I don't know how I didn't hear of it sooner, but the responsive poem by author-advocate Taylor Mali regarding "What Teachers Make" struck a chord deep in my heart when one of my daughter's classmates shared excerpts from it at their year-end celebration this week. And as I wrote out individually the twenty (yes, when you have two kids with special needs, the numbers add up!) notes for teacher gifts, there was one in particular that got the waterworks going.
Contacts with key people at the school and district were promising, but everyone's busy. And this isn't their mission. But it is mine, as a parent-professional. So I got busy.
This wasn't a year of jumping into the social emotional current with both feet. It was a year of studying the river and dipping in toes. It was a year of learning the landscape and befriending the natives. And we found a tribe for my boy.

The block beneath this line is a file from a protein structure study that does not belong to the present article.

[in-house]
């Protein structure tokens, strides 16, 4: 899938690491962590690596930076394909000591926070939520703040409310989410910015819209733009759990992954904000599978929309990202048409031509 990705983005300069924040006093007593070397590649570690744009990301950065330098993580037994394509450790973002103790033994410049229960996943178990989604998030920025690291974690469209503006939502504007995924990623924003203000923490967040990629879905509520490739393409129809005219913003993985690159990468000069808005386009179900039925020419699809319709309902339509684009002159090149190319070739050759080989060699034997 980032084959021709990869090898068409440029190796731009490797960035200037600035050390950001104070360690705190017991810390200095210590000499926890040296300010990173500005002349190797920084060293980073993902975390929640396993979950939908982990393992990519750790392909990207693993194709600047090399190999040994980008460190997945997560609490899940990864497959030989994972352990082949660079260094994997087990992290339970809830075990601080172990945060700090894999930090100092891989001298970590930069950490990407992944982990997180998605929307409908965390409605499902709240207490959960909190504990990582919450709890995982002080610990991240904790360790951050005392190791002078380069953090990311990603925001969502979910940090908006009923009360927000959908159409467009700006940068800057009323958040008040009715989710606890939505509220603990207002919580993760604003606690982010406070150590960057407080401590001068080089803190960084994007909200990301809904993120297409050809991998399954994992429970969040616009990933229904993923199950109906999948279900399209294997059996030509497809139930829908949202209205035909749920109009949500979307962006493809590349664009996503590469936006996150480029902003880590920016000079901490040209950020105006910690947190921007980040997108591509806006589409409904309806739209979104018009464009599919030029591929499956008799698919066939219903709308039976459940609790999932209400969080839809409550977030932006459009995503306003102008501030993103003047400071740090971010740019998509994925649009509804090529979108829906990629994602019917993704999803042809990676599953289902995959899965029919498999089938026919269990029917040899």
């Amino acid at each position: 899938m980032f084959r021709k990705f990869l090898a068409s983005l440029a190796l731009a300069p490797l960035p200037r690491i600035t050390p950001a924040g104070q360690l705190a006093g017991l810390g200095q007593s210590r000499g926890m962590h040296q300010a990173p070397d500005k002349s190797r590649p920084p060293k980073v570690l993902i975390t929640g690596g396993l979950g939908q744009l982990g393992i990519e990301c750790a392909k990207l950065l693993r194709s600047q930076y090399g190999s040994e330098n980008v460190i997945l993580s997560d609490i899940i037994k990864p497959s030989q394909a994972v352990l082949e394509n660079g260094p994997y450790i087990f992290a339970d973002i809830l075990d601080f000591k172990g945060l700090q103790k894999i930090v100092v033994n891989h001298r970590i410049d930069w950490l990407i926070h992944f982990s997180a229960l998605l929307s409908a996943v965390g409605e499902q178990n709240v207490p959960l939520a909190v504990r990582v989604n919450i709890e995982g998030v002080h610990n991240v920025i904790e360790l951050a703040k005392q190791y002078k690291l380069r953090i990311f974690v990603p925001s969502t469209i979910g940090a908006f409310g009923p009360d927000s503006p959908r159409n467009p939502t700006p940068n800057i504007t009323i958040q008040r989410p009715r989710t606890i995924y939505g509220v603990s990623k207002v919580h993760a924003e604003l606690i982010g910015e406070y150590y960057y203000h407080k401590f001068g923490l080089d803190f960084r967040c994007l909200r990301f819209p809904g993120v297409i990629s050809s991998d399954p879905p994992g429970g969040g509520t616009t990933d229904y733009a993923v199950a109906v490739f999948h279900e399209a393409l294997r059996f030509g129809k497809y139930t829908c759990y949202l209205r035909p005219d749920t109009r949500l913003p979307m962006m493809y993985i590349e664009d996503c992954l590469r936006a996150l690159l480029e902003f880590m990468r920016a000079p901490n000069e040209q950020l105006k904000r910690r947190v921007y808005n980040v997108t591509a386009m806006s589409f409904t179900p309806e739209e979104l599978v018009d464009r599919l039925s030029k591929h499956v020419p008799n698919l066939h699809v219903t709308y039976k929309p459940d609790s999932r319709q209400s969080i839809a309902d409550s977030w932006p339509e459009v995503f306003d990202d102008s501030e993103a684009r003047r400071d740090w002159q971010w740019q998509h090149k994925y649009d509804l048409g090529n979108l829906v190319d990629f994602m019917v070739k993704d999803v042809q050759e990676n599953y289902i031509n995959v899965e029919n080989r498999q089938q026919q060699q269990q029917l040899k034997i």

So the thank you note that I wrote to this teacher, as the advisor of my son's newfound tribe, was the one that made me cry. Because, you see -- he helped create a community of acceptance for this one kid. This one student who I thought might be forgotten. Left out. Not included. But he was accepted and included. And it makes a difference. Forever.
I know the good administrators and educators like this one never stop thinking and planning. So for all of you difference-makers out there, really consider this summer how you can be more inclusive of students with neurologically diverse experiences. Because there are a lot more moms like me who love nothing more than a good end-of-the-school-year cry.